Just finished re-reading The Book of Revelation this morning. This is one book I may never be able to analyze or understand satisfactorily; much of it still confuses me. Still, I wanted to share some memories, literary references, and thoughts about Revelation, since it may be some time before I read it again.
First, a note on the edition. For this re-reading of the Bible, I’ve chosen the New King James translation in single-column format. I grew up with the NIV and KJV, and I was curious about the NKJV. Compared to the KJV, I’ve noticed not many, but some, differences. Translation is a topic on its own; so far, though, I can say I’ve had a good experience reading this one.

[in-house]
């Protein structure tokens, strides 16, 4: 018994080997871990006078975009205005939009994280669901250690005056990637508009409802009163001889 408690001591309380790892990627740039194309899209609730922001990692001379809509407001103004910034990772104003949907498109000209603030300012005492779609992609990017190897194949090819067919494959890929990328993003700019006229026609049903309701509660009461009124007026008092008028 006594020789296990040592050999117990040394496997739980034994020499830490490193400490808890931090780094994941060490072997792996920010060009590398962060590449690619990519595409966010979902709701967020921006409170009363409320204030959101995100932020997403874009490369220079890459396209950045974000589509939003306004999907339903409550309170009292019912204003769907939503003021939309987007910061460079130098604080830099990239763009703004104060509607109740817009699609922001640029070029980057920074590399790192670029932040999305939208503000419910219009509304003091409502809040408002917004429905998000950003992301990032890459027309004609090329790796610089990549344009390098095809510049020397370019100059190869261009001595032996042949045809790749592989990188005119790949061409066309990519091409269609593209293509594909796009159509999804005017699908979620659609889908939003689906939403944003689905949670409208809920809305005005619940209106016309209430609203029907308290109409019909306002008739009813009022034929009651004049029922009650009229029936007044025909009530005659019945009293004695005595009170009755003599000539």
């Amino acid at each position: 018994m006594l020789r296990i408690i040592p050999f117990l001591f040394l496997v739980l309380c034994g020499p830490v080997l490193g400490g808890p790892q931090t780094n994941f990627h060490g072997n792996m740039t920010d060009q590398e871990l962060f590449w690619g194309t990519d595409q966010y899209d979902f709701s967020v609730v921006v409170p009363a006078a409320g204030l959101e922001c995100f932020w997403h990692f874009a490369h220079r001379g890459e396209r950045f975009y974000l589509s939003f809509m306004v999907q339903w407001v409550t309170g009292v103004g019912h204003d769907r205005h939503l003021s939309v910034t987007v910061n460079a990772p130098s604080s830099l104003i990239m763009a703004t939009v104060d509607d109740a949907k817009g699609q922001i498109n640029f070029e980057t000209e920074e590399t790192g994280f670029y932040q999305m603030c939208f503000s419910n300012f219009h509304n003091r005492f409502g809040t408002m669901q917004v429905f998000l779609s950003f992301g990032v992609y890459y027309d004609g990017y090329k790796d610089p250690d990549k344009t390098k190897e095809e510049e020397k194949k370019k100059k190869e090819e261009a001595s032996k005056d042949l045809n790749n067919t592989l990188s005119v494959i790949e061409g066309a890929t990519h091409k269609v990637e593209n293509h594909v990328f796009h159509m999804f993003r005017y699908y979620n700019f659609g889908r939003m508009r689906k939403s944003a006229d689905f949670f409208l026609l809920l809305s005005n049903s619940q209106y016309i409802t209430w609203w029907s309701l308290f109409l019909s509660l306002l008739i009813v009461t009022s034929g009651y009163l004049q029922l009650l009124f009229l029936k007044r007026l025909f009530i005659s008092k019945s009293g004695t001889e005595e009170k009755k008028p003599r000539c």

Flashback #1 – “Revelations”
I don’t know why, but since childhood, I thought the book was called Revelations, plural. It appears this is a common misconception, according to Wikipedia. Other titles mentioned on Wikipedia are:
- The Revelation to John
- The Apocalypse of John
- The Revelation of Jesus Christ (from its opening words)
- The Apocalypse
In my Cambridge KJV bible, it’s called The Revelation of St. John the Divine. In the NKJV, it’s Revelation of Jesus Christ.
I’m afraid verse 1 must have gone over my head in the past, because, due to the NKJV’s title, this is the first time it sunk in: “The Revelation of Jesus Christ, which God gave Him to show His servants…” Revelation is not only about Jesus, but it’s from Jesus. This is further emphasized by the beginning of the vision, in which Jesus dictates to John His letters to seven churches.